With two reports showing Irish home price rises either approaching or exceeding double figures, the government is considering measures to hold prices in check. That could include a cap on the help to buy scheme.

Recent research from MyHome.ie and Davy Asset Management has revealed that house prices in Ireland grew by 9% in the last year. This growth has been attributed to Ireland’s ‘Help to Buy’ scheme, and the Central Bank loosening lending restrictions.

Irish property prices rose by an average of 4.3% during the first three months of 2017

Conall MacCoille, Chief Economist at Davy, commented: “Credit conditions are clearly supporting the market. The average mortgage approved to first-time buyers in February was €206,500 – up by an enormous 15.2% on the year from €179,000. This must in part reflect the relaxation of the Central Bank rules. In addition, would-be first-time buyers are now also armed with the ‘Help-to-Buy scheme, which is likely to push-up the price of newly built homes.”

 

Property prices in Cork City are up 9.3% to an average of €235,000).

 

In Dublin, prices were up by 10% year on year to an average of €347,000 (£296,300), and the same growth was seen in Ireland’s other cities, including Cork City where prices were up by 9.3%, and where the average price now sits at €235,000 (£200,480).

This latest report came only hours after statistics released by Daft.ie revealed that Irish property prices rose by an average of 4.3% during the first three months of 2017. This is the largest quarterly increase for two years.

A property shortage?

Another factor driving prices up is how few properties are being put on the market. Over the course of March 2017, 20,500 properties were for sale – this is almost half the amount seen in March 2016 and is the lowest number of property for sale in Ireland since 2006. When the Irish property market was at its peak, there were 63,000 properties on the market.

Ronan Lyons, Economist at Trinity College Dublin, who authored the Daft.ie report, believes first-time buyers are behind the price surge. So far 3,000 first-time buyers have applied for the scheme, which offers a 5% tax rebate on the purchase of a new home, up to a value of €20,000.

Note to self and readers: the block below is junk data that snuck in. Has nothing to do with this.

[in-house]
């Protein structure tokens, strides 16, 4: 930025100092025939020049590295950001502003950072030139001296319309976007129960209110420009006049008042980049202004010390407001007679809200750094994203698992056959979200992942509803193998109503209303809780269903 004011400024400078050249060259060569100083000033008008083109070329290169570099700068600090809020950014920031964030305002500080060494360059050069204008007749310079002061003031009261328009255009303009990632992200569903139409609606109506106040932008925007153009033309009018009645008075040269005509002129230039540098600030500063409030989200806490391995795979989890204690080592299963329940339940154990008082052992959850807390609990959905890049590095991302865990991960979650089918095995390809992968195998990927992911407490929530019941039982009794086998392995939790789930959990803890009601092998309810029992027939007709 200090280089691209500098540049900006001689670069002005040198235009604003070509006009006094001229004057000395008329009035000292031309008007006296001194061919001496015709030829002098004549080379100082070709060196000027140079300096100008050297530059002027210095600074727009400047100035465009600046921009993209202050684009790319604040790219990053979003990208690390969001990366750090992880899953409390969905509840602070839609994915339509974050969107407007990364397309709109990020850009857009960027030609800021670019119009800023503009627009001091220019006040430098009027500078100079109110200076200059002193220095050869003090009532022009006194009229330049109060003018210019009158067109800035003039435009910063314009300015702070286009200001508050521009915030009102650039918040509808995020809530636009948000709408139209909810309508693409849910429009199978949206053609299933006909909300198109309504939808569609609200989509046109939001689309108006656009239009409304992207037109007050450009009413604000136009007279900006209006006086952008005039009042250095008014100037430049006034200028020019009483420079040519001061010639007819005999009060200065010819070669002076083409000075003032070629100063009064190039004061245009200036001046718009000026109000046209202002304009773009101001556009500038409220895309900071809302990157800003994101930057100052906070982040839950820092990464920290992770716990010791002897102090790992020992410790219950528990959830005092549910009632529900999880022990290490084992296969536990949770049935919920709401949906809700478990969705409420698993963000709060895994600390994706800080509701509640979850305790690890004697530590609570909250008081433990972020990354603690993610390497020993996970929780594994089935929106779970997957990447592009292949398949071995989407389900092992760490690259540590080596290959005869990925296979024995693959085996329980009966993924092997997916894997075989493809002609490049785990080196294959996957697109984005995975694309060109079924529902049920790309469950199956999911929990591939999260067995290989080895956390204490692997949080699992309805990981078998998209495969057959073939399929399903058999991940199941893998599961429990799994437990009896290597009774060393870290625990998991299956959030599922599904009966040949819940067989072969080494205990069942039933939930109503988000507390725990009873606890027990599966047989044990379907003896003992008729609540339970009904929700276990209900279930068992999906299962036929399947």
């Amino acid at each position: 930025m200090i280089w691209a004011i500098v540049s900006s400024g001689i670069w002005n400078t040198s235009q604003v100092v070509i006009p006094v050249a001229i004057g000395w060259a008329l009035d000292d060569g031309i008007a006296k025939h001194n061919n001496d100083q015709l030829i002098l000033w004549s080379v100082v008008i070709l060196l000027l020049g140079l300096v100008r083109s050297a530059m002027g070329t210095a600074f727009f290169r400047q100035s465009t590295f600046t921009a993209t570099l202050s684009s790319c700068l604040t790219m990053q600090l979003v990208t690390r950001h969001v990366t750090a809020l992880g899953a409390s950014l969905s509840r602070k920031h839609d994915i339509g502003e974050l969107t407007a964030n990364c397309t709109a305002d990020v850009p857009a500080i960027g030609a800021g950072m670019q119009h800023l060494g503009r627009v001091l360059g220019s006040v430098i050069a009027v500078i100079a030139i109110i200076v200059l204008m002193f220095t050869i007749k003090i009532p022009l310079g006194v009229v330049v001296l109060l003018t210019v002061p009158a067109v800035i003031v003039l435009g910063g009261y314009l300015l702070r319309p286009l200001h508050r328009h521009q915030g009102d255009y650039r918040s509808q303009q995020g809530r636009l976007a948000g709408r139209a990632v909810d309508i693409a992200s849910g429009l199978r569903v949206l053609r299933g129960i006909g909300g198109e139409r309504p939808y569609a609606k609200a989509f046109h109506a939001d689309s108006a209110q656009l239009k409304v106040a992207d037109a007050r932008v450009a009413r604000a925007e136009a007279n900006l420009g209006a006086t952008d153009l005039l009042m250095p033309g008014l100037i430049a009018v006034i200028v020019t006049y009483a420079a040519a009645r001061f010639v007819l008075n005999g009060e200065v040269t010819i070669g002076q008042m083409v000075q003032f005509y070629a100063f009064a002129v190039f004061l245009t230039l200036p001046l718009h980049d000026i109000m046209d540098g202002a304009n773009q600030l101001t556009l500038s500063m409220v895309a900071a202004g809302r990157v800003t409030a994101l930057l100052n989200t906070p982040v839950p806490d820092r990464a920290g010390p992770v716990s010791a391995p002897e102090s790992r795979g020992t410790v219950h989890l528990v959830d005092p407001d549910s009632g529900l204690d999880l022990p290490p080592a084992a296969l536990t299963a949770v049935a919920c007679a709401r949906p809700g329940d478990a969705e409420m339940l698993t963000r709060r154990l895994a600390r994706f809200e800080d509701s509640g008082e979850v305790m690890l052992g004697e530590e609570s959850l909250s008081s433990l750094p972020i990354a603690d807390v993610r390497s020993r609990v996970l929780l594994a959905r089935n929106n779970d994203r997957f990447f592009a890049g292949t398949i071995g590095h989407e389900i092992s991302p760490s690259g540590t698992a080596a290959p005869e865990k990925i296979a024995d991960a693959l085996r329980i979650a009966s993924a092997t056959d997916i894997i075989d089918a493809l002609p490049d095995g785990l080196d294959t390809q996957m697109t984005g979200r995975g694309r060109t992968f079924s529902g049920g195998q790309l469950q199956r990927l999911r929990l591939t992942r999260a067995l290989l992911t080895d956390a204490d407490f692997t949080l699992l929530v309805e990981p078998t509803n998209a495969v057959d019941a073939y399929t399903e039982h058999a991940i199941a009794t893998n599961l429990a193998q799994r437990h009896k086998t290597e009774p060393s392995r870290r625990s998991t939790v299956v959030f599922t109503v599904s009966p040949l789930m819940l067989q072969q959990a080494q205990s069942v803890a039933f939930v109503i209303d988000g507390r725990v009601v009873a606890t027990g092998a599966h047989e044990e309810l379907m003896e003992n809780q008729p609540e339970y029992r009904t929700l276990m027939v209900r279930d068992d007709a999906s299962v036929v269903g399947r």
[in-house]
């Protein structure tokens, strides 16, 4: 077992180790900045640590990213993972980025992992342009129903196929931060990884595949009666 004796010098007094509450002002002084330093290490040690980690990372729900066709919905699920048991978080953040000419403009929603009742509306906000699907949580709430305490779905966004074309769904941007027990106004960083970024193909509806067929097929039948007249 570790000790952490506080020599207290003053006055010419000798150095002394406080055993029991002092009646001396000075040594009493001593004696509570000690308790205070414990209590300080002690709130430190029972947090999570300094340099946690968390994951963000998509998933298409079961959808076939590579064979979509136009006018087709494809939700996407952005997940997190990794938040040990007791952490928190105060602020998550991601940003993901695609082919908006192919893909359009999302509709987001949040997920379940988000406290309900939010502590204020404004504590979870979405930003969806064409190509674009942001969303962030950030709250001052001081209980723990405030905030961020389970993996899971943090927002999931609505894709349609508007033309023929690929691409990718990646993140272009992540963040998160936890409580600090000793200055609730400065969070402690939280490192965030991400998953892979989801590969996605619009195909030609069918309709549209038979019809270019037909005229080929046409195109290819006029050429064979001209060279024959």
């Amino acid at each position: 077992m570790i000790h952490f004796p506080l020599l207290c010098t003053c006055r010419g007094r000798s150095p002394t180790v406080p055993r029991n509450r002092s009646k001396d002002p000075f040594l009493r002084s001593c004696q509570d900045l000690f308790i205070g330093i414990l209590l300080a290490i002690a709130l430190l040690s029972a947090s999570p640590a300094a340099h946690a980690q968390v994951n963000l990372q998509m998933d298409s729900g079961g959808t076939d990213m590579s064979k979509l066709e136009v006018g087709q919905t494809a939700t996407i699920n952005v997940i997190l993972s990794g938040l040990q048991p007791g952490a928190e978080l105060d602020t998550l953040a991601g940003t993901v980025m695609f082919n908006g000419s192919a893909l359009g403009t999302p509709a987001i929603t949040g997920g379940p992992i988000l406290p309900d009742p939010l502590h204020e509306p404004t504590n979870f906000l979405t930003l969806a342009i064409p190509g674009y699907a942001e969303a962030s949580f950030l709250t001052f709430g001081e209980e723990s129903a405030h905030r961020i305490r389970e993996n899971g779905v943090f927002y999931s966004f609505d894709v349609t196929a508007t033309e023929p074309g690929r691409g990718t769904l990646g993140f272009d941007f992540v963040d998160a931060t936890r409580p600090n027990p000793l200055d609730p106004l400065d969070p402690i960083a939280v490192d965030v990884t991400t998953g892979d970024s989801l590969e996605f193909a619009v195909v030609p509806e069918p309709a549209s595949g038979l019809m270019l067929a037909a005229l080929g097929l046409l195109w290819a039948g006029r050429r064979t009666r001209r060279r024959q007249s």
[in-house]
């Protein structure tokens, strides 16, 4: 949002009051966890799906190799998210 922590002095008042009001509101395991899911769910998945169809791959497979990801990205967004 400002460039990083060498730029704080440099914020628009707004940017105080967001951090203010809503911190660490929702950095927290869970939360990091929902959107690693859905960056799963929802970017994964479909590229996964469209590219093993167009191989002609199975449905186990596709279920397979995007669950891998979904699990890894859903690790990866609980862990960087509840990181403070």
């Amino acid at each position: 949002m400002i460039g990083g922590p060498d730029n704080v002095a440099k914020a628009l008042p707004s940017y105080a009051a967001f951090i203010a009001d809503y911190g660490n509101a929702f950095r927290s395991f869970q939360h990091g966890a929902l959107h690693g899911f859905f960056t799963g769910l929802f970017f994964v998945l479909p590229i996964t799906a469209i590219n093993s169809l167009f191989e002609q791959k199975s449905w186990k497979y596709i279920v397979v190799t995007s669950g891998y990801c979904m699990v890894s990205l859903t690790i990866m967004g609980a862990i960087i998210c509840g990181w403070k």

Ireland currently has its smallest number of homes on sale since 2006.

 

Is Irish property bubbling?

In response to these two important reports, Simon Coveney, Ireland’s Minister for Housing, has said that the government isn’t going to allow a situation to unfold where people are allowed to borrow “ridiculous amounts of money” to buy houses, as they did during the Celtic Tiger period.

“Planning permissions are up 26%, commencements are up 44%, completions are up nearly 20%”

Mr Coveney said that the shortage of supply in parts of the country is the core of the problem, and that it is this that the government will be focusing their policies on changing: “Last week, we announced €226 million of targeted infrastructure funding to open up large housing sites that will deliver 23,000 houses in the next three to four years. Planning permissions are up 26%, commencements are up 44%, completions are up nearly 20%. But we are starting from a base that’s far too low and that’s the problem.”

One problem with housing supply is that during the financial crisis “virtually two-thirds of the builders in the country went out of business,” said Mr Coveney. He stressed that efforts have been made to rebuild a more sustainable construction industry.
Mr Coveney’s comments followed calls from Sinn Féin’s Pearse Doherty to scrap the help-to-buy scheme all together. Mr Coveney reassured that there won’t be a repeat of what happened during the Celtic Tiger period, “We are helping people to get a deposit together to buy homes and as a result of that we are seeing lots of starter homes being built at the moment, which was not happening this time last year.

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